Baylor was expected to struggle in Matt Rhule’s first season and that’s exactly how it went with one of the youngest teams in the country. The Bears managed to beat (and blowout) only Kansas last year, but they came a long way from the opening loss to Liberty, battling in a few Big 12 Games. Now with a tad more experience, Baylor has its eyes on a bowl once again with an over/under of six wins (at 5Dimes Sportsbook), although is still only projected to be ahead of Kansas in the standings.
Charlie Brewer (68.1% completion, 11 TDs, 4 INTs) should return under center after ending his 2017 short with a shoulder injury, which also kept him out of spring practices. He’ll get competition from NC State transfer Jalan McClendon, but Brewer is expected to be the guy for Baylor. In addition to Four starters on the line, the Bears got a transfer from Clemson at tackle and then Tennessee transfer Jalen Hurd is moving to wide receiver. Throw in everyone from last season and this offense has to improve on its 24.3 points per Game. John Lovett and JaMycal Hasty will again see the majority of carries, while Denzel Mims (61 receptions, 1,087 yards, 8 TDs) is set for a huge season with fellow receivers Pooh Stricklin and Chris Platt. Given the players returning as well as the transfers, it’d be hard to see this group not improving.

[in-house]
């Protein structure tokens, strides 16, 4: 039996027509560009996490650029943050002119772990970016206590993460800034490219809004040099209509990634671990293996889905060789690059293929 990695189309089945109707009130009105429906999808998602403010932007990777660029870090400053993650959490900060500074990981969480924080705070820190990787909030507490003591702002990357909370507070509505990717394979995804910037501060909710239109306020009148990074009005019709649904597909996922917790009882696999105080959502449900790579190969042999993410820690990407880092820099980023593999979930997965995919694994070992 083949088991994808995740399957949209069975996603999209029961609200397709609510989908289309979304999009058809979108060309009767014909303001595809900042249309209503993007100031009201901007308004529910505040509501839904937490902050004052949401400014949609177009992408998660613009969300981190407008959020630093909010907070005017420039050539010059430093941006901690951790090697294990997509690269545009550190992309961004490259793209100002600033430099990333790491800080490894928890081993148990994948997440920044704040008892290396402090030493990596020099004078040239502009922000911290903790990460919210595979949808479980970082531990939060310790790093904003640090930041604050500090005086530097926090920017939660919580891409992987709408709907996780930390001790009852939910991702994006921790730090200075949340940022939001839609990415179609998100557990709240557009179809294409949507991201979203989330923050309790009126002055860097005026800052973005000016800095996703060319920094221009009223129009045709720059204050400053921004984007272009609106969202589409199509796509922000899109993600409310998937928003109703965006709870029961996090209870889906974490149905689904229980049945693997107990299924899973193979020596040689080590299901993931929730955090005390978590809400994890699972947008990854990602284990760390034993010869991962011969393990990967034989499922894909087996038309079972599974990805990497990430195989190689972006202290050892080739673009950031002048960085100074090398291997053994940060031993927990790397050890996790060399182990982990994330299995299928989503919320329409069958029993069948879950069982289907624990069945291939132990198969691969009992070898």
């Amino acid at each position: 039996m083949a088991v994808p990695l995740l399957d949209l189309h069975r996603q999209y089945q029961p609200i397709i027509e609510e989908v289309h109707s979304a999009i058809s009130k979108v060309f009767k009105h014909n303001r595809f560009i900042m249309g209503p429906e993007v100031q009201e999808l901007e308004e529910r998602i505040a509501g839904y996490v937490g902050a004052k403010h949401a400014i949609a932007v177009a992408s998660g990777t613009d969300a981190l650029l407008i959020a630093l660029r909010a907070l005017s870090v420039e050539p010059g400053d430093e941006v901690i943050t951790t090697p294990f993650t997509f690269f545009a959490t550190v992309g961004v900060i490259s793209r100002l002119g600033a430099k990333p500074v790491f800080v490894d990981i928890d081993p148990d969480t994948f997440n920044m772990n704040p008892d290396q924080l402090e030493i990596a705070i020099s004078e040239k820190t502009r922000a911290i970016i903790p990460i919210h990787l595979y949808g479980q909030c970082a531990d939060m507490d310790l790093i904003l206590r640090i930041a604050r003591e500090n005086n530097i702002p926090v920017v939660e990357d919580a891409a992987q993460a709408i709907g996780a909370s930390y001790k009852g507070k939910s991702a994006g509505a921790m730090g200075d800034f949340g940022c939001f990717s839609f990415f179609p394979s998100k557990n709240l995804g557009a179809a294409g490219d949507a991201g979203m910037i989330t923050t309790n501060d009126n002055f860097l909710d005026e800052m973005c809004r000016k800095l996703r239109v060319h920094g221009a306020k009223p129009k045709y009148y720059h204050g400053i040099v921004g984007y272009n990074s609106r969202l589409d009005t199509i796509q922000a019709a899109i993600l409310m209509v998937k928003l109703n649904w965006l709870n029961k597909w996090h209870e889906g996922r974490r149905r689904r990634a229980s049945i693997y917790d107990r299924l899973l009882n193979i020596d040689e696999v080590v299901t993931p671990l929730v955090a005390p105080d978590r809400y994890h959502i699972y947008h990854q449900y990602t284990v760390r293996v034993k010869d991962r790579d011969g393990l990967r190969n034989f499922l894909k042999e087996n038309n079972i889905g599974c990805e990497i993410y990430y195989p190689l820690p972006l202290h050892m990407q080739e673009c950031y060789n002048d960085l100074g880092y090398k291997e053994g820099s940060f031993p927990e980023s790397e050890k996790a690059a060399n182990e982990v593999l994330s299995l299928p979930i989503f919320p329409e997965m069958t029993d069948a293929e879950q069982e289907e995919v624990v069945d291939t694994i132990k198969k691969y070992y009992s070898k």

The same can be said for the defense that was equally bad, giving up 35.9 points per Game, getting gashed on the air and ground. Similar to the offense, the defense is filled with experience because of how young the team was last year. Up front, the Bears added James Lockhart from Texas A&M to go with Ira Lewis and James Lynch in the middle. Their leading tackler is gone, but that shouldn’t change much with Clay Johnston stepping into a bigger role at middle linebacker. The secondary has to do a lot better and should with corner Harrison Hand expected to take a jump in his second year to go with senior safety Verkedric Vaughns (if he starts).
Not many are projecting much from Baylor, but with the Big 12 a toss up this season, there’s no doubt this team will compete with almost everyone in the conference. If it can win all three of its non-Conference Games, with Duke being the toughest, a bowl Game is realistic. Home Games against the Kansas schools and against Texas Tech at a neutral site are all winnable. Those are six spots for a win with the chances of a road upset against a team like Texas or Iowa State. If the Bears don’t reach five wins, it’ll be a disappointment, especially with all of the experience returning. As long as Brewer (or McClendon) can get the offense going, Baylor should have enough to contend for a bowl Game in Rhule’s second year.
2018 Baylor Bears Football Schedule
Sept. 1 vs. Abilene Christian
Sept. 8 at UTSA
Sept. 15 vs. Duke
Sept. 22 vs. Kansas
Sept. 29 at Oklahoma
Oct. 6 vs. Kansas State
Oct. 13 at Texas
Oct. 25 at West Virginia
Nov. 3 vs. Oklahoma State
Nov. 10 at Iowa State
Nov. 17 vs. TCU
Nov. 24 vs. Texas Tech (AT&T Stadium, Arlington)